Amateur filmmakers do a lot of work in order to try and achieve cinematic look in filmmaking. But, many of them do it on very small budgets. How can you ensure that your films look cinematic without buying equipment that costs thousands of dollars? Here are 8 tips that you can utilize to make cinematic editing.
8 Tips to Make Video Cinematic Look
1. Storyboard is the First Step
Before you can even start thinking about filming with a cinematic look, you want to be sure that you share your ideas on paper. Storyboarding helps you to have a bird’s eye view of the creative vision that you have in mind, allowing you to stay on track and avoiding some of the problems that come up when you’re working under pressure and deadlines.
It can also help to communicate your ideas with your team as clearly as possible. There are plenty of storyboarding templates on the web, so find one and use that to get started with it.
2. Color Grading
One of the best ways to get that cinematic look is to take care of issues around color grading with the help you color grading knowledge. During the editing process, you’ll need to grade and correct the color in every bit of your footage. It’ll give your film a really interesting and stylized look, allowing it to “pop” on the screen and draw people in to what is going on.
As you film, you want to be sure that you’re using the capabilities that your camera has to catch film. For many people, cinematic editing starts with slow motion captures.
If you film at 60 frames per second (FPS), you can easily make some solid slow motion shots if you edit them at 24 FPS later on. It takes practice, but it’ll give you some great cinematic shots if you’re willing to take the time to learn how to make slow-mo look great.
4. Don’t Zoom!
One of the biggest mistakes that people make is that they try to use their camera’s zoom in order to get up close and personal with the important shots. If you watch many modern films, though, you’ll see that they don’t use their zoom function very often at all.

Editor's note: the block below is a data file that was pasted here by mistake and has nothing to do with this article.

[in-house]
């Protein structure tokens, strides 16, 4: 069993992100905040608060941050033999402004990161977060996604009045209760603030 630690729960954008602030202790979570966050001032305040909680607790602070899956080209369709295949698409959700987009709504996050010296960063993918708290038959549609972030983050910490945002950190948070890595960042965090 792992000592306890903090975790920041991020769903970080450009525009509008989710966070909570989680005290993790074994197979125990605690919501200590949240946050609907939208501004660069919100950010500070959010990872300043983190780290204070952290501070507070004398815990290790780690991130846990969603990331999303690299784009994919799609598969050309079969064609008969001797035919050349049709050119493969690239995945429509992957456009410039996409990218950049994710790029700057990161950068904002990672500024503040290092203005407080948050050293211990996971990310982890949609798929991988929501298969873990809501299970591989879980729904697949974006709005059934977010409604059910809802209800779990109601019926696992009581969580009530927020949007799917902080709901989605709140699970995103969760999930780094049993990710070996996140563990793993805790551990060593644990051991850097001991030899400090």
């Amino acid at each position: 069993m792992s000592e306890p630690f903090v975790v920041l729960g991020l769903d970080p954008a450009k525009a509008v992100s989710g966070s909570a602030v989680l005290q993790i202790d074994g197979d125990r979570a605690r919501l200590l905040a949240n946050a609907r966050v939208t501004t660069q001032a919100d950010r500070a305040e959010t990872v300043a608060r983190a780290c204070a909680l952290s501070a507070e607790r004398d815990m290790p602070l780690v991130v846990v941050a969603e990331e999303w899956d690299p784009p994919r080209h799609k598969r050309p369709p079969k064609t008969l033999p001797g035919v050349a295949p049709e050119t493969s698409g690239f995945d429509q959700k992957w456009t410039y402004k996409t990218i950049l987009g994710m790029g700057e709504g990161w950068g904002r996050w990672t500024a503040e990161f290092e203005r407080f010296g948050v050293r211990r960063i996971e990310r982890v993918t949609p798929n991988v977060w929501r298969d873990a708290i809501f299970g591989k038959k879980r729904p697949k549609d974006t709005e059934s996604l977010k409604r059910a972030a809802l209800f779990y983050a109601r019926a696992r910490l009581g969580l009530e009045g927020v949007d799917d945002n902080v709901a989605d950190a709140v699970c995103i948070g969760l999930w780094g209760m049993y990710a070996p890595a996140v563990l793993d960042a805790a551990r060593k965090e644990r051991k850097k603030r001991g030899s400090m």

If you want a more cinematic look, try a technique called dollying – it moves the camera closer to the object, which results in a more natural shot.
5. Be Aware of Lighting and Use it Well
Lighting is everything! No matter what medium you’re shooting (film, photography, etc.), if your lighting is poor, your picture will be poor. While film is much more forgiving than other mediums, you still need to be aware of and understand how lighting can make or break your shot.
Above, we mentioned that you want to get slow motion shots. You’ll want to film at 60 FPS and then do your cinematic editing at 24 FPS. But, if you’re just taking care of normal shots without any concern about slow-mo, then keep it at 24 frames a second.
24 FPS has been the standard for film since the beginning. It helps to give it a cinematic appearance without making it look too realistic.
Basically, you’re going from a high definition aspect ratio (16:9 on most computer screens and Hi-Def TV’s) to a “big screen” ration, which is 2.39:1. If you need to crop your edges a bit to make it happen, go ahead – it’ll give a clearer, more cinematic appearance.
8. Use Warp Stabilizer
During the editing process, you may notice that some of the footage from your handheld cameras is jerky or just adds some unwanted movement. That’s where the Warp Stabilizer option can be really helpful.
This stabilizer removes any sort of shaky or jerky footage and makes it a stable shot. You can even use it to make other adjustments in motion so that everything looks much more natural.
Find affordable tools that work for your purposes and see what a difference it could make for you to apply these tips into your filmmaking. Cinematic editing is well worth the extra effort and, in the long run, it could make your film into something that jump starts a career in film.
Liza Brown is a writer and a lover of all things video.
Follow @Liza Brown
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